The first time I found an AC wall outlet under my seat on an airplane, I realized that I could use my MacBook Pro with its wall charger for hours, even if I’d partially discharged the battery before boarding. Later, when I rode a bus with an AC outlet onboard, the freedom to enjoy my laptop for hours made the long trip feel brief. But I’ve had far more trips without AC outlets than with them, and there have been plenty of times when my MacBook could really have used a recharge mid-trip.
That’s why I’m genuinely excited about ChargeTech’s ChargeAll Portable Power Outlet ($150-$200), which primarily exists to give you access to an AC outlet literally anywhere you might be — something that I can’t believe has taken so long to become available. There are two versions, one with 12,000mAh of power, and the other with 18,000mAh of power, either with enough energy to keep your MacBook going for hours on the road. Both units have the overcharge and short circuit protection you’d expect from a surge board — the difference is that you can toss them into a bag or a car.
Sold in white or black, the ChargeAll units aren’t small: the 18,000mAh version I tested is 7.3″ wide by 5.1″ by 1.1″ at its largest points, slightly smaller in footprint than an iPad mini, but roughly four times as thick. There’s a power button on the top, alongside a small four-light remaining power indicator. It’s shipped with a drawstring carrying bag, a wall adapter of its own, and a converter that adapts a variety of foreign plugs to its three-prong input. International users should bear in mind that it outputs 110-120V 60Hz power from the AC port, which means that it’s fine for use with all of Apple’s laptops and pretty much anything with a switching power adapter.
One of the biggest surprises during my ChargeAll testing was the speed that the portable outlet itself is recharged from wall power using the included 40-Watt/2-Amp adapter. I’ve become so accustomed to sluggish charging that I was thrilled to see it go from empty to full in around two and a half hours, similar to the speed of fully recharging my Retina MacBook Pro. Another way to look at this: three hours before a trip, you plug your ChargeAll and MacBook in to separate wall outlets, pack them both with the MacBook’s wall adapter, and you’re ready to roll.
There are different ways to use ChargeAll: you could conceivably connect it to a MacBook while it’s being used, or leave it charging when the MacBook’s closed and sleeping. Doing the latter — which provides the most linear way of measuring the power it adds — I found in one test that the 18,000mAh cell took a completely discharged 13″ Retina MacBook Pro to 72% power. Oddly, in another test with the same machine in partially charged condition, it restored 66%, for an average of 69% (or roughly 7 hours of additional run time) across the tests. ChargeAll’s smaller 12,000mAh version should add a bit under 5 hours of life to a 13″ Pro; Apple’s 11″ and 13″ MacBook Airs have smaller batteries, and would expect to get even longer added run times.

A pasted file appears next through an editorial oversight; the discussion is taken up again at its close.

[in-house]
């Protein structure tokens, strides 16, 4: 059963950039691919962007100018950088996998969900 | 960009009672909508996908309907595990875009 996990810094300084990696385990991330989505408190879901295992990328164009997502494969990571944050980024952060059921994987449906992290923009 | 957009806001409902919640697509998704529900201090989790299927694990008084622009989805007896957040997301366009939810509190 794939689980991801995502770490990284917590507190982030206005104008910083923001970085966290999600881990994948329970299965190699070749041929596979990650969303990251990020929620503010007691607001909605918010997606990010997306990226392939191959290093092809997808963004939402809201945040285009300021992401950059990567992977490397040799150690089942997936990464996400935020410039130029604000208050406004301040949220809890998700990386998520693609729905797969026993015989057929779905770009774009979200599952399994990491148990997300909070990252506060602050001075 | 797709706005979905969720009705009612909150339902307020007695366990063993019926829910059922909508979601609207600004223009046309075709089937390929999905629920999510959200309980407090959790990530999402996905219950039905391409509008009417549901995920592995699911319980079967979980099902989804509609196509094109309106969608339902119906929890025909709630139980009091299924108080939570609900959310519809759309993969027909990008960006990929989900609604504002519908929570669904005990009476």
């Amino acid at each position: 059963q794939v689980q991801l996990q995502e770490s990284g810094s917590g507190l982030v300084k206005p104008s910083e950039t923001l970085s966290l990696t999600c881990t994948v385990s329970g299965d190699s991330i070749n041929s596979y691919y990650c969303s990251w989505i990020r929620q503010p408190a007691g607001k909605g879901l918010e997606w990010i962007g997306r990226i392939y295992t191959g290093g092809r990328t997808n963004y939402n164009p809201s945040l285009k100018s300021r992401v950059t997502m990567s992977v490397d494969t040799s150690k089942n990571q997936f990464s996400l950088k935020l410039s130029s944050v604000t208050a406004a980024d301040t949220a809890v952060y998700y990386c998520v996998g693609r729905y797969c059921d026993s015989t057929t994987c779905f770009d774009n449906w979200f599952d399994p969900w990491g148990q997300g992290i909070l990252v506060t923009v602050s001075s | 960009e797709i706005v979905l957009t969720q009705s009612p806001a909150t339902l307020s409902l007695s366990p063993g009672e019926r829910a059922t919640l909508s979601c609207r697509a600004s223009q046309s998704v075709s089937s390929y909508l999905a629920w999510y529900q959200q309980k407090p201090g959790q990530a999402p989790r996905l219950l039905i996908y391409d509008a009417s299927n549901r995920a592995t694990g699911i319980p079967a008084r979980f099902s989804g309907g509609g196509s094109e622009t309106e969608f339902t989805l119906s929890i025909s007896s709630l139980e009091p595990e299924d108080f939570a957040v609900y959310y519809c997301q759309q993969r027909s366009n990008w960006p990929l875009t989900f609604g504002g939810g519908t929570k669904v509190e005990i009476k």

ChargeAll also has twin 2.4-Amp USB ports capable of recharging other Apple devices at full speeds. The ports glow blue while they’re in use, a surprise given that most other batteries I’ve tested try to conserve as much energy as possible. Using the 18,000mAh model, I was able to more than fully recharge a dead iPad Air 2, achieving one dead-to-full recharge and then adding 64% to a partially discharged unit in a second test, for a total of 164%. The 12,000mAh version should have enough power for nearly a 110% recharge of the same iPad, or about 100% for the original iPad Air. Since there are dozens of good iPad batteries out there at aggressive prices, ChargeAll’s not likely to be the first pick for that purpose, but as a Mac charging station with iPad and iPhone support as a backup, it makes a lot of sense.
It’s worth mentioning that ChargeAll’s solution has several practicality advantages and one disadvantage relative to Gbatteries Energy’s BatteryBox. You get to use MagSafe rather than a somewhat awkward plastic clamp, get similar extra power at a lower price, and have a battery that’s not as boxy to carry in a bag. ChargeAll can also be used either as a live power source or as a recharger for the battery; BatteryBox only works as a live power source for the MacBook. That said, BatteryBox consumes less space overall than carrying both ChargeAll and Apple’s wall adapter; it also includes one 2.1-Amp USB port for iPad charging.
Given all that ChargeAll does right, my only concern is one that’s common to virtually all external charging solutions: longevity. While the accessory feels solidly made and promises a very standard 500 uses before battery issues may develop — enough to last for a couple of years of normal, near-daily use, which is appropriate to both asking prices — BatteryBox’s more restrictive “live power only” use of its battery promises twice the normal number of recharge cycles. You’ll have to choose between a longer-lasting but more restrictive solution, or one that will likely work well for a couple of years — perhaps longer — with a wider variety of MacBooks and devices.
From my perspective, ChargeAll’s the easier pick. I absolutely love the fact that I can now carry an AC outlet anywhere I go, and the price points strike me as reasonable given the functionality being offered here. Overall, there’s no better option I’ve found for on-the-go MacBook recharging, and the iPad recharging is a nice bonus.
TP-Link AC1750 Wi-Fi Range Extender PROS – Easy setup. Very good throughput and range performance in testing. CONS – Bulky. No pass-through o.
Nvidia Shield K1 It occurred to me while using the Nvidia Shield Tablet K1 that I couldn’t think of an Android tablet I’d rather buy. That’s not th.
Razer Leviathan PROS – Powerful sound for the size and price. Solid music performance. Wired subwoofer adds plenty of low-end kick. Bluetooth conne.